Held: The disputed Domain Name was acquired by the Respondent prior to the registration of the HARIMA trademark, and the Complainant failed to establish that it had unregistered trademark rights in the HARIMA at the time when the Respondent acquired the disputed Domain Name. Apart from the printout of the Complainant’s website, there is no evidence about the nature and extent of advertising using the HARIMA trademark and the Complainant has not submitted any evidence from independent sources about the degree of actual public recognition of the designation HARIMA or consumer surveys that would establish that the public in the United States recognizes it as a symbol that distinguishes the Complainant’s goods and services from those of others and that it has acquired a secondary meaning exclusively referring to the Complainant. There is no evidence that the webpage associated with the disputed Domain Name refers to the Complainant or is used to generate profit using the Complainant’s goodwill. The Respondent provides a plausible explanation for the registration of the disputed Domain Name and there is no evidence that the Respondent was aware of the Complainant when acquiring it. In view of this, the Panel sees no reason to disapprove of the Respondent’s conduct and no reason to accept that the Respondent somehow targeted the Complainant with the registration and use of the disputed Domain Name. Therefore, the Panel finds that the Complainant fails to establish that the Respondent registered and uses the disputed Domain Name in bad faith.
Complainants’ Counsel: Represented Internally
Respondents’ Counsel: Brian H. Leventhal, Attorney at Law, P.C., United States
MS is Confusingly Similar to Morgan Stanley in Fraudulent Scheme
Morgan Stanley v. robert, NAF Claim Number: FA2201001980641
Panelist: Mr. Richard Hill
Brief Facts: The Complainant offers a full range of financial, investment, and wealth management services to a broad spectrum of clients with over 1,000 offices in over 40 countries and over 55,000 employees worldwide. The Complainant owns rights in the well-known MORGAN STANLEY mark through its registration worldwide including in the United States starting 1992. The Complainant argues the Respondent uses the disputed Domain Name in emails in furtherance of a fraudulent phishing scheme; the signature block of the fraudulent emails displays Complainant’s mark and the actual physical address of one of Complainant’s offices; a form attached to the fraudulent emails displays Complainant’s mark and logo.
Held: Previous panels have concluded that MS is a common abbreviation for MORGAN STANLEY and therefore confusing similarity exists. The Respondent uses the disputed Domain Name and other references to the Complainant in emails in furtherance of a fraudulent phishing scheme; such use by a respondent consists of neither a bona fide offering of goods or services, nor a legitimate non-commercial or fair use. The said use evidences the actual knowledge on behalf of the Respondent of the Complainant’s rights in a mark prior to registration, hence, is evidence of bad faith registration and use under Policy.
Complainants’ Counsel: Eric J. Shimanoff of Cowan, Liebowitz & Latman, P.C., New York, USA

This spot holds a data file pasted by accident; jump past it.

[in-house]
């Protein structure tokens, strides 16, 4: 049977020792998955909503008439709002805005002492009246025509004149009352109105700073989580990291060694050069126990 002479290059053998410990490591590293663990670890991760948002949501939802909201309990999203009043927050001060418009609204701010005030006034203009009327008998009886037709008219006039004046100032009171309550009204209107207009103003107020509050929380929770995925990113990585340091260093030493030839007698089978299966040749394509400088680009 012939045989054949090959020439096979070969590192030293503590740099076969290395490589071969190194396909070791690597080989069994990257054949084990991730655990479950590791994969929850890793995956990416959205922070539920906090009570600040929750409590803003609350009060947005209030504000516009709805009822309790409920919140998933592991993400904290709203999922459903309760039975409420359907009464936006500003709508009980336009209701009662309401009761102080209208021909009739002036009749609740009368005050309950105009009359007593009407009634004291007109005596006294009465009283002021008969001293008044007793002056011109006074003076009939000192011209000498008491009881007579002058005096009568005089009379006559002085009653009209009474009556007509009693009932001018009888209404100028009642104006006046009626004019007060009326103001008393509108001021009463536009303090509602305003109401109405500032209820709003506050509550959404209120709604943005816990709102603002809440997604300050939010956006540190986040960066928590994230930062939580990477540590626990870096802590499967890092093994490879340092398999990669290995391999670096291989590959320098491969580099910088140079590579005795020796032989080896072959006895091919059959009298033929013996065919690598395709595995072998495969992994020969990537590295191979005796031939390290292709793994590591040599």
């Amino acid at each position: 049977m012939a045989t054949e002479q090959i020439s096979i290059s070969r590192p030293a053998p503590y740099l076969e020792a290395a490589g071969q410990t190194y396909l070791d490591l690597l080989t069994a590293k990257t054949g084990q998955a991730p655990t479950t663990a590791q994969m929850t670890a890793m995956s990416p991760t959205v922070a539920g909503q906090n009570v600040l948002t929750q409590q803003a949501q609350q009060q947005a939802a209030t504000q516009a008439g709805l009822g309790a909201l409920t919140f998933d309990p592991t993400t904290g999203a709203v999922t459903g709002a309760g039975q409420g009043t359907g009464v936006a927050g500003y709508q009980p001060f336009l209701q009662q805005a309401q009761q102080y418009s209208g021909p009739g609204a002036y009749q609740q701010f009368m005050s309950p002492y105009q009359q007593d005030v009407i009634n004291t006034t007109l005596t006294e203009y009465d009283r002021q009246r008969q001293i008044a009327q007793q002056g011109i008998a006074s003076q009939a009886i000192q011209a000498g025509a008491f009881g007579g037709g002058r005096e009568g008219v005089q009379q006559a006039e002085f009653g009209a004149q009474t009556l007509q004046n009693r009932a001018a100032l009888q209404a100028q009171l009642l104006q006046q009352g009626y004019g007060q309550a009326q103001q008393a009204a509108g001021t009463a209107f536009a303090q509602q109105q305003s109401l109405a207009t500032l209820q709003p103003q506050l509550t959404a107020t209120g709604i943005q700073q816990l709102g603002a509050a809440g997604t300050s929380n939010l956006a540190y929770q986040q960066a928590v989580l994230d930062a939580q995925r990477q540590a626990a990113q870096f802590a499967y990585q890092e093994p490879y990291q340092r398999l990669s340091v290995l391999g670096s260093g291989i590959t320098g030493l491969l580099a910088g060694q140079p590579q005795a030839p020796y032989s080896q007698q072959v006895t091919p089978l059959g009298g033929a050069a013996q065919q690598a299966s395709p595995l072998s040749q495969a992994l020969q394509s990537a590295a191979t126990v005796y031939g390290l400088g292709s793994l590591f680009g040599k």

Respondents’ Counsel: No Response
Legal and Equitable Issues Arising from Business Arrangement Best Dealt With in Court
Helen of Troy Limited v. Kim Ju Man, NAF Claim Number: FA2112001977582
Panelist: Mr. Kendall C. Reed
Brief Facts: The Complainant is a manufacturer and seller of handheld kitchen devices and appliances marketed on a worldwide basis under the OXO trademark. The Complainant is the owner of US and Korean trademark registrations since 1995 and 2010 respectively. Respondent registered the disputed Domain Name in furtherance of a business arrangement between and among Complainant, Cosmo Corporation Co., and Respondent whereby Respondent was to act as the on-line retailer of Complainant’s products in Korea. The Complainant claims the Respondent demanded an amount in excess of his out-of-pocket costs for the sale of the disputed Domain Name, equivalent to $18,000, when the Complainant contacted the Respondent through Cosmo.
Held: Respondent’s best argument is, perhaps, that he has nominal fair use rights as a seller of Complainant’s goods. However, this argument would not be successful because the disputed Domain Name itself and the content of Respondent’s website create the strong impression that they belong to Complainant or, at the least that Respondent is acting in an authorized capacity. Moreover, Complainant has demonstrated that Respondent is using the disputed Domain Name, which is confusingly similar to Complainant’s Mark, without Complainant’s permission for the purpose of intentionally creating a likelihood of confusion with the Complainant’s Mark as to the source, sponsorship, affiliation, or endorsement of his website.
However, Respondent’s registration of the disputed Domain Name on or about May 16, 2016, was not in bad faith. The record herein is thin with respect to the nature of the agreements, expectations, and understandings between and/or among Complainant, Cosmo, and Respondent at the time their business arrangement was being formed, and as such the Panel cannot determine whether Respondent had the express authority or tacit approval to register the disputed Domain Name from either Complainant or Cosmo. However, it is nevertheless clear that some business arrangement was being undertaken that contemplated Respondent playing an integral role. Complainant even stated that Respondent had permission to use the disputed Domain Name during the term of the Cosmo Agreement. The record in this case appears to present a number of legal and equitable issues that are outside the scope of the Policy and would require the processes available in a court action to resolve these issues.
Complainants’ Counsel: Christina Loza of Loza & Loza, LLP, California, USA
Respondents’ Counsel: Self-represented